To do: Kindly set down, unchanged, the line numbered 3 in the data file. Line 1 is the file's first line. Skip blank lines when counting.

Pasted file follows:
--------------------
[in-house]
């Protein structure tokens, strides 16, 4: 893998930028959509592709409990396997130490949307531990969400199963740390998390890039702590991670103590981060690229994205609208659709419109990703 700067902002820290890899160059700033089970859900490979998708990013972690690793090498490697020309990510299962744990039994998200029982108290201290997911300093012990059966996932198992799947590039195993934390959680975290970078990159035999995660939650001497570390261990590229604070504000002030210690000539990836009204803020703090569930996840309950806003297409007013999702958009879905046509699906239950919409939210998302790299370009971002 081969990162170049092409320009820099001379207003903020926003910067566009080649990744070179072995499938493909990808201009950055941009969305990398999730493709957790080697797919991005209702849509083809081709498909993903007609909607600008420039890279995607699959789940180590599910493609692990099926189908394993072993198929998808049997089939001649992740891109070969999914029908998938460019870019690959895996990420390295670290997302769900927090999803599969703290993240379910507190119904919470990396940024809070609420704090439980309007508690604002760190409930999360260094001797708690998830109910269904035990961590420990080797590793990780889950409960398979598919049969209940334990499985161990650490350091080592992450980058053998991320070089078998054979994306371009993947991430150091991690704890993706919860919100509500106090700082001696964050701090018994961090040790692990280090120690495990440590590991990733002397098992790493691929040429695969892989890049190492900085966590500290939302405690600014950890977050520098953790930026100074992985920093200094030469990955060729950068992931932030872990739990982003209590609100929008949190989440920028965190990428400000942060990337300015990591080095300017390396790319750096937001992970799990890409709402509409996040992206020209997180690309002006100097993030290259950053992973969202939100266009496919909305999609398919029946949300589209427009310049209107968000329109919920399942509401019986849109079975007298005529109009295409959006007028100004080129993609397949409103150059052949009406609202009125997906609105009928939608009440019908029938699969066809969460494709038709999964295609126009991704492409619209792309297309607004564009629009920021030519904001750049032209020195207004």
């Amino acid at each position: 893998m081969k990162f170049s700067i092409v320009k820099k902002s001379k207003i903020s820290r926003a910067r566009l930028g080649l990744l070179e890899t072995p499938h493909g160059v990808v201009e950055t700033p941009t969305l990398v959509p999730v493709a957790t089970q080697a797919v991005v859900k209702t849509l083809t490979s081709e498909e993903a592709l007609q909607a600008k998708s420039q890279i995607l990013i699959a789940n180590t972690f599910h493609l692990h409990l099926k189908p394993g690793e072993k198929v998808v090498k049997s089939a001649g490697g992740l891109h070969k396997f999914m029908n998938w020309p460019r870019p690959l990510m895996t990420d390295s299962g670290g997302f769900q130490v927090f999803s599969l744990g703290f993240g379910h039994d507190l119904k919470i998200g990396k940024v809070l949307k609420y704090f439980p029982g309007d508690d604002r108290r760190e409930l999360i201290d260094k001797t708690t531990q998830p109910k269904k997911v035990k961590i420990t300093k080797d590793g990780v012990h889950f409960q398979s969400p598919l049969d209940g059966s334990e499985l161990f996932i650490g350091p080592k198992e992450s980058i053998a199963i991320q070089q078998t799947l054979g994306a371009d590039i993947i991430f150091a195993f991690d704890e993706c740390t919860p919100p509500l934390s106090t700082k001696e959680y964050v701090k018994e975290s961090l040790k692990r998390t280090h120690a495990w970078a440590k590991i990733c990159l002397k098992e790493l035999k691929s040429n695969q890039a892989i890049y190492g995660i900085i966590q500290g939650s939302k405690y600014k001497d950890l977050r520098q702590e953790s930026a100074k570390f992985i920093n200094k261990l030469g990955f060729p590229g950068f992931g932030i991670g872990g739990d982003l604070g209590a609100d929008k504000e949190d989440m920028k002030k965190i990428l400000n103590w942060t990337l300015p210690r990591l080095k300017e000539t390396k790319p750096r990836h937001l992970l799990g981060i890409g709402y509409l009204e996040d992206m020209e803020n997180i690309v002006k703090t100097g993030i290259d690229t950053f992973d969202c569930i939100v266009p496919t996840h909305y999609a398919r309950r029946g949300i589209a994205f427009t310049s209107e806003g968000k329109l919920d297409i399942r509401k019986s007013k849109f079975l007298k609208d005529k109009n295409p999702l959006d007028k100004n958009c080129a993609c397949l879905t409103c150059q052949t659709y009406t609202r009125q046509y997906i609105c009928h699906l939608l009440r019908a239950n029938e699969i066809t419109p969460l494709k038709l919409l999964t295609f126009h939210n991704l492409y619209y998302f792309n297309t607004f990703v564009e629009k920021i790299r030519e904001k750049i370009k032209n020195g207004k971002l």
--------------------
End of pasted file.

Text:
């Amino acid at each position: 893998m081969k990162f170049s700067i092409v320009k820099k902002s001379k207003i903020s820290r926003a910067r566009l930028g080649l990744l070179e890899t072995p499938h493909g160059v990808v201009e950055t700033p941009t969305l990398v959509p999730v493709a957790t089970q080697a797919v991005v859900k209702t849509l083809t490979s081709e498909e993903a592709l007609q909607a600008k998708s420039q890279i995607l990013i699959a789940n180590t972690f599910h493609l692990h409990l099926k189908p394993g690793e072993k198929v998808v090498k049997s089939a001649g490697g992740l891109h070969k396997f999914m029908n998938w020309p460019r870019p690959l990510m895996t990420d390295s299962g670290g997302f769900q130490v927090f999803s599969l744990g703290f993240g379910h039994d507190l119904k919470i998200g990396k940024v809070l949307k609420y704090f439980p029982g309007d508690d604002r108290r760190e409930l999360i201290d260094k001797t708690t531990q998830p109910k269904k997911v035990k961590i420990t300093k080797d590793g990780v012990h889950f409960q398979s969400p598919l049969d209940g059966s334990e499985l161990f996932i650490g350091p080592k198992e992450s980058i053998a199963i991320q070089q078998t799947l054979g994306a371009d590039i993947i991430f150091a195993f991690d704890e993706c740390t919860p919100p509500l934390s106090t700082k001696e959680y964050v701090k018994e975290s961090l040790k692990r998390t280090h120690a495990w970078a440590k590991i990733c990159l002397k098992e790493l035999k691929s040429n695969q890039a892989i890049y190492g995660i900085i966590q500290g939650s939302k405690y600014k001497d950890l977050r520098q702590e953790s930026a100074k570390f992985i920093n200094k261990l030469g990955f060729p590229g950068f992931g932030i991670g872990g739990d982003l604070g209590a609100d929008k504000e949190d989440m920028k002030k965190i990428l400000n103590w942060t990337l300015p210690r990591l080095k300017e000539t390396k790319p750096r990836h937001l992970l799990g981060i890409g709402y509409l009204e996040d992206m020209e803020n997180i690309v002006k703090t100097g993030i290259d690229t950053f992973d969202c569930i939100v266009p496919t996840h909305y999609a398919r309950r029946g949300i589209a994205f427009t310049s209107e806003g968000k329109l919920d297409i399942r509401k019986s007013k849109f079975l007298k609208d005529k109009n295409p999702l959006d007028k100004n958009c080129a993609c397949l879905t409103c150059q052949t659709y009406t609202r009125q046509y997906i609105c009928h699906l939608l009440r019908a239950n029938e699969i066809t419109p969460l494709k038709l919409l999964t295609f126009h939210n991704l492409y619209y998302f792309n297309t607004f990703v564009e629009k920021i790299r030519e904001k750049i370009k032209n020195g207004k971002l």